April 9, 2016

Religious Leaders Support $15 an Hour Minimum Wage

As the nationally syndicated Religious News Service reported, the interfaith coalition issued the statement “on the anniversary of the assassination of the Rev. Martin Luther King Jr. … and amid growing momentum for a wage hike and just days after state officials of New York and California acted to increase their minimum wage to $15 an hour.”

“This movement continues to build,” The Washington Post observed, “with faith leaders pressing presidential candidates to pledge to ‘issue an executive order to make sure taxpayer dollars reward ‘model employers’ that pay a living wage of at least $15 an hour, provide decent benefits and allow workers to organize without retaliation’.”
“It is not at all surprising to see an interfaith group like this one involving itself with wage debates,” Dr. Andrew Hogue of Baylor University told the Christian Science Monitor. “This flows naturally from the same stream of social justice from which faith communities have engaged for generations.”

“Dr. King died on the front-lines of the fight for racial and economic justice,” the Rev. Dr. J. Herbert Nelson told the Presbyterian News Service. “We honor his legacy by standing in solidarity with low-wage federal contract workers who struggle to feed, clothe and shelter themselves and their families.”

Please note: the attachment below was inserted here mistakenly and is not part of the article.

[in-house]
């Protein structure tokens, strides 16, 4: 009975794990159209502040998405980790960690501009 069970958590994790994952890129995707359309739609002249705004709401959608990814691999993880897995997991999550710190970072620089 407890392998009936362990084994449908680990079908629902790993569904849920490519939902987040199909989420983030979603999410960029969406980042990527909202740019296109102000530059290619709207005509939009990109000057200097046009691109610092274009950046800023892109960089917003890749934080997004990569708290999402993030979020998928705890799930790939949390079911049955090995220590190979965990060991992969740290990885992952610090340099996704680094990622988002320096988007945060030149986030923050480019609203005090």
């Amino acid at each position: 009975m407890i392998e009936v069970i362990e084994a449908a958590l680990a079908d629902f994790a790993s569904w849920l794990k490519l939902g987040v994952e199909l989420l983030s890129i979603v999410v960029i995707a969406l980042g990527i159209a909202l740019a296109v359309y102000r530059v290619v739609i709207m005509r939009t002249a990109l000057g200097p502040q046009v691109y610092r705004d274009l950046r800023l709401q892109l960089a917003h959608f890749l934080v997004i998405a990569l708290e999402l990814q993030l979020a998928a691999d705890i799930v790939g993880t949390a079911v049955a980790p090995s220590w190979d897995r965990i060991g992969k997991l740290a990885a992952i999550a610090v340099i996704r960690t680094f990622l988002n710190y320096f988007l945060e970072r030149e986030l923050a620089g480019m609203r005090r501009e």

“When low-wage workers don’t make enough to provide for their most basic needs, it is not just an economic issue — it is a moral crisis,” noted Rabbi Jason Kimelman-Block, director of Bend the Arc Jewish Action, in Sojourners.

Perhaps Huffington Post columnist Bob Borosage summed it up best when he quoted Jim Winkler, secretary general of the National Council of Churches, as saying “This election is fundamentally about whether the next president is willing to take transformative executive action to close the gap between the wealthy and workers – many of whom are women and people of color.”

In addition to the faith leaders above, signatories include the Rev. Sekinah Hamlin of the Ecumenical Poverty Initiative, Sr. Simone Campbell of NETWORK: A Lobby for Catholic Social Justice, Rev. Taquiena Boston of the Unitarian Universalist Association, Rev. Doug Mork of Interfaith Worker Justice, Dr. Iva Carruthers of the Samuel DeWitt Proctor Conference, Imam Sayyid Syeed of the Islamic Society of North America, Patrick Carolan of the Franciscan Action Network, Larry Couch of the National Advocacy Center of the Sisters of Good Shepherd, and Rev. Dr. W. Franklyn Richardson of the Conference of National Black Churches.

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